1. rhymeswithgoalie Says:

    Abundant market data show that a renewably powered future would cost less than our current system. Electricity providers have gotten the memo, even if Washington hasn’t.

    Until those utilities and investroids start out-donating and out-lobbying the fossil fuel industries, Washington will continue to ignore those memos.

  2. J4Zonian Says:

    “correcting our biggest market failure by putting a price on carbon by taxing it would be “the most cost-effective lever to reduce carbon emissions at the necessary scale and speed,” according to a recent statement signed by more than 3,500 economists, ”

    Gosh. Economists favor an economic “solution” to what they see as an economic problem—a “market failure”. Wadda surprise. Maybe if they could stop being so personally and professionally offended by the imperfect a-capitalist inefficiency of it all, worrying that it’s keeping our dear rich people from making yet more in profit,,,they would think differently.

    We’re sorry, economists, that our dire eco-psycho-social crisis is interfering with your perfect wet dream of a theoretical model of The Free Market. It’s important to understand that a carbon price is not actually a solution like building wind turbines and shutting down fossil fuel burners is, or planting and tending forests or growing food with permaculture. It does not directly provide clean safe renewable electricity or reduce fossil fuel use. It has to gradually reach an effective level, then gradually change consumer prices, then gradually change behavior.

    There’s no time left for that.

    Republicans now in power are not interested in old-fashioned conservative fiscal responsibility or even new-fashioned small-government or business-friendly policies. They’re interested in (aka compelled to pursue) the destruction of civilization and nature. IOW they’re so full of (mostly unconscious) rage that nothing acceptable will be acceptable to them.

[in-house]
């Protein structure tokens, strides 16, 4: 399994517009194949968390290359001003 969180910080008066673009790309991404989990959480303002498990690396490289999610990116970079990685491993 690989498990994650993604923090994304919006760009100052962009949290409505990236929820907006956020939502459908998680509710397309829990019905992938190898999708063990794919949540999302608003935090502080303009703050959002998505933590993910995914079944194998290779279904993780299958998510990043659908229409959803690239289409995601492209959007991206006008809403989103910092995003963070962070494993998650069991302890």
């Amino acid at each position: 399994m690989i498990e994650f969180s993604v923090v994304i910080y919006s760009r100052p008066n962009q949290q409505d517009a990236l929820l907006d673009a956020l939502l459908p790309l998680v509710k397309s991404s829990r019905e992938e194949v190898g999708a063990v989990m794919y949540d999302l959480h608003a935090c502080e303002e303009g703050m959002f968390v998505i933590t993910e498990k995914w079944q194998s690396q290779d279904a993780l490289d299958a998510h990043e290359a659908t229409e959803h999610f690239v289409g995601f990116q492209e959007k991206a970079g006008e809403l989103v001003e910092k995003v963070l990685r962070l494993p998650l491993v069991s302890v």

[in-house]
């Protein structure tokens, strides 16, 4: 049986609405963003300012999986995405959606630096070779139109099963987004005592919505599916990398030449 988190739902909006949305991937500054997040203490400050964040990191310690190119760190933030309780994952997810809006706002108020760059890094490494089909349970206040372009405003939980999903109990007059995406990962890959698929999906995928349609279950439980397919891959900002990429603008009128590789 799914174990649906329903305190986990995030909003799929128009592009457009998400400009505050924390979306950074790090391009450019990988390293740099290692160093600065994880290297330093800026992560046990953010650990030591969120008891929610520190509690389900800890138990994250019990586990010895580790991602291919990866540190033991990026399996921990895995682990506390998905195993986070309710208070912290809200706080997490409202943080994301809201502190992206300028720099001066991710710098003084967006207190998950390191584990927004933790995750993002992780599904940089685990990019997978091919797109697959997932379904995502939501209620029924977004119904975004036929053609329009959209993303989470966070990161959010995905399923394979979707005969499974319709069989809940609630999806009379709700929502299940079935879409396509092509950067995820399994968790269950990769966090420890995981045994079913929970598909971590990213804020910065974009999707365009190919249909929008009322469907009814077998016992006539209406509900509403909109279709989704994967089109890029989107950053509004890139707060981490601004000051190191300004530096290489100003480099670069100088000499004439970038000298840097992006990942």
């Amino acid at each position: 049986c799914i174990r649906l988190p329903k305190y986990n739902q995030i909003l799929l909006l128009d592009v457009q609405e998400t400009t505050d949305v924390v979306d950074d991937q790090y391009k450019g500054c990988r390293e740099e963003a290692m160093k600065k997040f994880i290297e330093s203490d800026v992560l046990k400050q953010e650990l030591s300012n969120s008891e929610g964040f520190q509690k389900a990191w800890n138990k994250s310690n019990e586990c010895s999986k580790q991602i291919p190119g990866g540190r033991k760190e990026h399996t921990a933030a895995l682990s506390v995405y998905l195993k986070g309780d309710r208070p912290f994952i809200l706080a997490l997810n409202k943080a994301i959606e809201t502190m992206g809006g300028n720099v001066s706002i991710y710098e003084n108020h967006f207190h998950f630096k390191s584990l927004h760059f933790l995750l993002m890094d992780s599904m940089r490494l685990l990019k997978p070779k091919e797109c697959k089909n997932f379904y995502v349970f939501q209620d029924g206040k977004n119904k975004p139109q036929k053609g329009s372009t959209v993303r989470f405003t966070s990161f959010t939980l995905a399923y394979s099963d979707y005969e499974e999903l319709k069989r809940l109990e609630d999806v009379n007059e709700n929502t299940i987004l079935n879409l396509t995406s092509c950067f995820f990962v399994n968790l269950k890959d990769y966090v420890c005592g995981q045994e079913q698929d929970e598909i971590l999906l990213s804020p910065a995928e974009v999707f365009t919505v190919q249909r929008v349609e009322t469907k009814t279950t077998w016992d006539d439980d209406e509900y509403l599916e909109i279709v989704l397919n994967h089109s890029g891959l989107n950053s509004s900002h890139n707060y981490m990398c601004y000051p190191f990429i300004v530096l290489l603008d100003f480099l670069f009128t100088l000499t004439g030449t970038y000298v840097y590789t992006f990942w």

They will not compromise. Any moves on their part that appear to be compromises are 1. more delaying tactics and 2. traps to wangle things they want. In their unconscious grief they’ll bargain for prices on carbon so pitifully weak (like almost all of the 40 or so carbon price laws in place or being considered) that they’ll have virtually no effect for years or decades. The things they want are immunity from prosecution for what they’ve done, and to avoid government action on…well, anything.

    So no effective carbon price will pass in the US until either climate is wrecking oil fields and it’s too late to save anything, or the left has enough power to do whatever’s needed. Once the latter happens, while a carbon price might be nice to sweep up the crumbs, solutions that are actually solutions can be implemented: a Green New Deal nationalizing the fossil fuel, agro-chemical, and banking industries; coordinating their shut-down with their replacement by efficiency, wiser lives, and clean safe renewable energy; equalizing and democratizing the US; and many other actions.